Bioenergetic analysis is a method of body psychotherapy that incorporates therapeutic treatment techniques with psychological study and active body work. This type of therapy was developed by Wilhelm Reich and Alexander Lowen. The basis of this form of therapy is the relevance of the body’s own energy to the emotional and psychological well-being of the person. In order to achieve emotional health, energy must be permitted to flow freely through the mind and the body. Bioenergetic analysis is built on the foundation that each person is one with his or her body and therefore, all of the life events and experiences are in reality experiences of the body. A person’s physical manifestations through posture, expression, and muscular stance, reveal the story of the life circumstances of that body.
Bioenergetic analysis was developed from the theory of Lowen with respect to body-orientation. This technique has evolved to integrate several other theories including trauma theory and attachment theory. When people are faced with emotional traumas, the unconscious response is to tense the muscular structure in order to sever the physical reaction of pain. This pattern carries over from childhood and becomes a clear pattern for tension that blocks the free and natural flow of energy. Lowen highlighted five specific character states for this muscle tension:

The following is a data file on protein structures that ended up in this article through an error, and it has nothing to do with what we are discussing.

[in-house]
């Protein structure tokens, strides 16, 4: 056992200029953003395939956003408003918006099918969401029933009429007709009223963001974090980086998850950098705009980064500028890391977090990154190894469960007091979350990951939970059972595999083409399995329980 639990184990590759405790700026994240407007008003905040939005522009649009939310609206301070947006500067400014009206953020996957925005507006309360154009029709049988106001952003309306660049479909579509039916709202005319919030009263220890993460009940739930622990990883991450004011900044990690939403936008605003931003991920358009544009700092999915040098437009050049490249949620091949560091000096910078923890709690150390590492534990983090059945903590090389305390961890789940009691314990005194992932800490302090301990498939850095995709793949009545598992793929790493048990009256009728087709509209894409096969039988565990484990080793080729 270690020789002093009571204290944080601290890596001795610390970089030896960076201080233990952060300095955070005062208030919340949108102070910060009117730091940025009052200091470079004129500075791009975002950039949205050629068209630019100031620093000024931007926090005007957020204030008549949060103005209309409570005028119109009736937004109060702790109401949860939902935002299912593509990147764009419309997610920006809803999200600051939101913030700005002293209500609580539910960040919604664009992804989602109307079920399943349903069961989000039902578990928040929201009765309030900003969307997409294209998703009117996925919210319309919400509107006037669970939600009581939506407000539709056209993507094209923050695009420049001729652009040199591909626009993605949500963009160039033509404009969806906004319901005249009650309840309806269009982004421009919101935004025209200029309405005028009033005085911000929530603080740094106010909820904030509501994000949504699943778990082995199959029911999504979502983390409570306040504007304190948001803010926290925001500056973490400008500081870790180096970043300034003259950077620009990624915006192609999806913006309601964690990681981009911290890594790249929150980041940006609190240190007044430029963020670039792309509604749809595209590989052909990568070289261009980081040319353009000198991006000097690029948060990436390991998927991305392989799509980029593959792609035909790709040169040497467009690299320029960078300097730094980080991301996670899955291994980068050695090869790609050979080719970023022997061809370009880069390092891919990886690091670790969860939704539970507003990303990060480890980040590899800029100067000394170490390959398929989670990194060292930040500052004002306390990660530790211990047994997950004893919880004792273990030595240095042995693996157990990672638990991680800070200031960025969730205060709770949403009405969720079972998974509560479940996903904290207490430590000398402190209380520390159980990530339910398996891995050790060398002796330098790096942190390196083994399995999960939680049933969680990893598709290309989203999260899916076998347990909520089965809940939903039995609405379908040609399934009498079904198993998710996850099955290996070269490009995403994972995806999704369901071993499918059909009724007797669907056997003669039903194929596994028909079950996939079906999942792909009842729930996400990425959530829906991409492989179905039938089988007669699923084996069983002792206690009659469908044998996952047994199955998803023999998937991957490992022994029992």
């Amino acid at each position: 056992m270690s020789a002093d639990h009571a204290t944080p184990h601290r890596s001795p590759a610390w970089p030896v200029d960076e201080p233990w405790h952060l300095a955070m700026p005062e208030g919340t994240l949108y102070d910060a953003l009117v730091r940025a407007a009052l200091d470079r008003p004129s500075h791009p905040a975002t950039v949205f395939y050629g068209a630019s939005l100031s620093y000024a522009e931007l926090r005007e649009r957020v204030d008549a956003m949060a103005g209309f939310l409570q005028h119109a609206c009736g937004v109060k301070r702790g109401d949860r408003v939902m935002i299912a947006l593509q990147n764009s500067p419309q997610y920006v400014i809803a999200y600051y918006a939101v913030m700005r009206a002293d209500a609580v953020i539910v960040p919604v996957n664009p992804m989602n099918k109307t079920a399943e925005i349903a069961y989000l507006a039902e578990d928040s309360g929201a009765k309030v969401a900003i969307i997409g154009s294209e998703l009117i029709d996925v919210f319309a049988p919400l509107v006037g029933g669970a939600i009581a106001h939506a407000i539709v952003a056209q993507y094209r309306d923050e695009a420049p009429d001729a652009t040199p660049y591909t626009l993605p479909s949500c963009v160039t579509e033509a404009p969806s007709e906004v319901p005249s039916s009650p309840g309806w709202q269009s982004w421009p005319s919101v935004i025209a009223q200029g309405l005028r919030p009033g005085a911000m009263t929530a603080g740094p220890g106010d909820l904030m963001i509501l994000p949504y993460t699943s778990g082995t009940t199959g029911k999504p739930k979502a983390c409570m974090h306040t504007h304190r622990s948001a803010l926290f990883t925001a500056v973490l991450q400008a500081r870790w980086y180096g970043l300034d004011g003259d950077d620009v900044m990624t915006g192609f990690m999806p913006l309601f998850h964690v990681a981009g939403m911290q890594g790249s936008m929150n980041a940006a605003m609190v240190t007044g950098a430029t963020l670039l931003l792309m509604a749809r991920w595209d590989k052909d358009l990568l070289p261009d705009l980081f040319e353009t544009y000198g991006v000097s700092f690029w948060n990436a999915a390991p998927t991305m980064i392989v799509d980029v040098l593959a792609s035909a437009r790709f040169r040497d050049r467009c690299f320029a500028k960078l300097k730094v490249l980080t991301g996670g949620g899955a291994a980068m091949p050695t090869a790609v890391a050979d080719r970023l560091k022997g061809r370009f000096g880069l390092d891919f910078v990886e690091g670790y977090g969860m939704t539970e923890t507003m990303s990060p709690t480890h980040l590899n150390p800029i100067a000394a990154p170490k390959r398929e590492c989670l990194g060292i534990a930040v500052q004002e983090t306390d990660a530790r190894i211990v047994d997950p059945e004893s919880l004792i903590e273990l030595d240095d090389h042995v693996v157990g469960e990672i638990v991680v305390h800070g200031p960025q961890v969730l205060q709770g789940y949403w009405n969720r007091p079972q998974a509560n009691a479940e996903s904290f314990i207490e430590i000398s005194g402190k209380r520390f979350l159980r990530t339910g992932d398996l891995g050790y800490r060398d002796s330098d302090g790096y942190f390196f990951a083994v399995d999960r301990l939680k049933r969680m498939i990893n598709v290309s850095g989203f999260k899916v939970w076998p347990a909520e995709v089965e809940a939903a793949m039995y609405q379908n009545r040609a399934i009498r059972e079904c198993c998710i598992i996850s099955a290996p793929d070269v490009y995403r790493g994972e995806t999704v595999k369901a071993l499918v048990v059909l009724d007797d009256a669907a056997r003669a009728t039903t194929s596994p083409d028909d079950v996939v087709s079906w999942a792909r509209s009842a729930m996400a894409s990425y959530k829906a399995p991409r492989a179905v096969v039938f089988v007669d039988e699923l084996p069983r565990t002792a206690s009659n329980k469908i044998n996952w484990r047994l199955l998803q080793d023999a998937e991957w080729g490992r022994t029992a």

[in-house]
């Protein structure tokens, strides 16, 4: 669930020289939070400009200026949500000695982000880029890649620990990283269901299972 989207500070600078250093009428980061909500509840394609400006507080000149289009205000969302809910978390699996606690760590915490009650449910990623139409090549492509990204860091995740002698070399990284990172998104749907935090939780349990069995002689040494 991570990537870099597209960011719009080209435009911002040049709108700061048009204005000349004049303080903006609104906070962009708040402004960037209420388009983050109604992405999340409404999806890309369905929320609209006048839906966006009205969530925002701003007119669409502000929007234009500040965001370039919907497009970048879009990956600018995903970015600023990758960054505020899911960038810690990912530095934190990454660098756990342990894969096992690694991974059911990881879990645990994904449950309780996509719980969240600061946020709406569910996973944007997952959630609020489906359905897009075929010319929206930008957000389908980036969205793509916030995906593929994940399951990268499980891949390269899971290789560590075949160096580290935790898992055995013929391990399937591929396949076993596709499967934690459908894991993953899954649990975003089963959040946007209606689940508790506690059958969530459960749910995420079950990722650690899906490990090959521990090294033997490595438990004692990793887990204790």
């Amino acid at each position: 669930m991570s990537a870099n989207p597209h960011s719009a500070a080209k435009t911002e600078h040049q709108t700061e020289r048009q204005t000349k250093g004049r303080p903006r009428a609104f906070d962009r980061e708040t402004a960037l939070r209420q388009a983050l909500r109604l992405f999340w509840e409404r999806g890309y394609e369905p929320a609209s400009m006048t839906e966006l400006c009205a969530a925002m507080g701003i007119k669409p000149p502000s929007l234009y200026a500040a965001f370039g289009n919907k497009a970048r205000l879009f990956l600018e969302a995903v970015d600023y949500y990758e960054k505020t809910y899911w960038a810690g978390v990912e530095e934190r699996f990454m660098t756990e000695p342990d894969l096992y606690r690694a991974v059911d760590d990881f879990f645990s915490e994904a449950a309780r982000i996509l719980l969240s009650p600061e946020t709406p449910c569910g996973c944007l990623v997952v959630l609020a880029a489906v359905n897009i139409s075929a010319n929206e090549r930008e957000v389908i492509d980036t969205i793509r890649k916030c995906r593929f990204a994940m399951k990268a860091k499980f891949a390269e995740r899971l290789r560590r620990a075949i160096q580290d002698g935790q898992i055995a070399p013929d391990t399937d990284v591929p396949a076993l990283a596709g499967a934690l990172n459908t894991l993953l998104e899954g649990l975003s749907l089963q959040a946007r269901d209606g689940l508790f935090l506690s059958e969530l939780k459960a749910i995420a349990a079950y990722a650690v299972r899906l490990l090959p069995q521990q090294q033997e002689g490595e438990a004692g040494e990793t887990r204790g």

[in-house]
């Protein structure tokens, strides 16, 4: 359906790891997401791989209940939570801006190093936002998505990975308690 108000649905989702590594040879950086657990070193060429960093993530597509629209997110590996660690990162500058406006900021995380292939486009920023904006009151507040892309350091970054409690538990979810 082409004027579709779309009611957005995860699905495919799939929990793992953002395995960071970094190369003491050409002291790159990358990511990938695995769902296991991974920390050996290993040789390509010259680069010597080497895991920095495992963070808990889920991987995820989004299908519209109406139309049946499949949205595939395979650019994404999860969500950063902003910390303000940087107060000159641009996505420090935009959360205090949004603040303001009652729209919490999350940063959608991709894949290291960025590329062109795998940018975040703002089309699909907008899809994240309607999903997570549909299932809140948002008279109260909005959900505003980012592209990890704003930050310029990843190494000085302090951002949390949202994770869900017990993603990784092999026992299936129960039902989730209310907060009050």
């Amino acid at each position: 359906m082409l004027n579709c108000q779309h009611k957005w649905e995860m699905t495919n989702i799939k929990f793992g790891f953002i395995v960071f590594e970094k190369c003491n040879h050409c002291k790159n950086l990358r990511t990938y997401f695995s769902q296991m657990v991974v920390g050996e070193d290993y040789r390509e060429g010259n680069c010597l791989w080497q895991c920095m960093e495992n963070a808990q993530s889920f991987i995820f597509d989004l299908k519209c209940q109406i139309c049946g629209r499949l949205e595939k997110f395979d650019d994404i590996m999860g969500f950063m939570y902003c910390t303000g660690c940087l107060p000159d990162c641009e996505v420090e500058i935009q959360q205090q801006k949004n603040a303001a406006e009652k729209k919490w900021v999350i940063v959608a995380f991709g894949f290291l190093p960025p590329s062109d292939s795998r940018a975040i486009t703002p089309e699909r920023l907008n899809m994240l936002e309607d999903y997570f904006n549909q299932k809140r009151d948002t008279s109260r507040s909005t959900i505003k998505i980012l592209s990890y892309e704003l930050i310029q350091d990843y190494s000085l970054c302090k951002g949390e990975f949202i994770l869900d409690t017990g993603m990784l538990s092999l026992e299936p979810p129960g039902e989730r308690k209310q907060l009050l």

These individual character types are created as a result of the body’s own response to life experiences that have manifested themselves in the physical structure of the person.
Therapists who practice bioenergetic analysis treat both the body and the mind. They listen to the story that the body is telling by identifying specific holding patterns of posture, breathing, and expression. Therapists will utilize several different elements of body-work, including self-expressive practices, stress positions, and movement to facilitate a more complete sense of self. A safe and nurturing environment provides the atmosphere for the release of emotions. During the mind work, a therapist can elicit emotional responses and identify negative feelings and thought patterns. At the same time, the therapist can examine how these relate to the physical body form and provide relaxation techniques for the client. The ultimate goal of this type of therapy is to address the client as one being and affect a positive release of energy that allows a client to achieve a sense of vibrant well-being.
Last updated: 05-14-2013